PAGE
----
Zambia’s debt continues to rise, recording highs as the country spent a quarter of its 2018 revenue to debt servicing with close to half of the expenditure of debt servicing going to service external debt.
The country spent a total of 13.6 billion on interest payment and only collected 53.4 billion in 2018 according to the Economic and Treasury Brief which was released on the 11th of March, 2019 where Minister of Finance (MOF), Margaret Mwanakatwe highlighted the performance of the economy in 2018.
This means that for every K100 collected in form of revenue and grants, the government of Zambia spent K25 in paying interest on debt, a sign that the burden of debt is increasing.
Copperbelt University’s Economics analyst Collins Mudenda said the money being paid to debt is too much and not enough money remains for other services.
Mr. Mudenda said it is important to contract debt that the country can be able to service so as to remain with enough funds as a country after paying debt in order to invest and do other things.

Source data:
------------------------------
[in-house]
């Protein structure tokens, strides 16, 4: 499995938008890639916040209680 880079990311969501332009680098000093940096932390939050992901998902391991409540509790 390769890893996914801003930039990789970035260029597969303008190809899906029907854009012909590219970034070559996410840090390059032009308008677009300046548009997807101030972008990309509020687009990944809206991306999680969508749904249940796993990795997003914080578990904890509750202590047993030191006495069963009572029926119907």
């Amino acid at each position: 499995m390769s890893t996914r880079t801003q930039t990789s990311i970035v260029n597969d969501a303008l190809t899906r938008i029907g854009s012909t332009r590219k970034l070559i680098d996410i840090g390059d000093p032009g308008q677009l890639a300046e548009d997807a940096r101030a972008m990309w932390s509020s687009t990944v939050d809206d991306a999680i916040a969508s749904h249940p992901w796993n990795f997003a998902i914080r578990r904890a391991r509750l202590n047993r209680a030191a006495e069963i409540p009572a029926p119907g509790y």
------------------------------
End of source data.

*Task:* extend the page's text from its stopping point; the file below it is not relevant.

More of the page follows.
He noted that if the country doesn’t sustain its debt, it would remain with less money which would result in lower salaries, not paying contractors and less investments.
“We should live within our means by following control mechanisms and the austerity measures put by government must be implemented strictly,” said Mr. Mudenda.
Mr. Mudenda added that, “More income must be generated in an economy than the money being spent so as to have a surplus, develop the nation and put more money in people’s pockets.”
He added that it is important to do only critical activities that allow one to keep living and reduce expenditure on luxuries.
The external debt servicing alone increased by 50 percent from USD 504 million in 2017 to USD 759 million in 2018.
In 2017, the IMF staff report on the 2017 article IV consultation —debt sustainability analysis showed that Zambia is at high risk of debt distress with the present value (PV) of the public and publicly guaranteed external debt breaching the 40 percent of GDP threshold.
Zambia’s debt to GDP according to the IMF threshold currently stands at an estimated 59.9 breaching the PV IMF threshold benchmarks.
The fund estimated that external debt to GDP will rises to 42.6 percent by 2019 and to a peak of 44.3 percent in 2022.
The IMF Debt sustainability framework shows that if a country exceeds 55, a country is likely to default on its debt.
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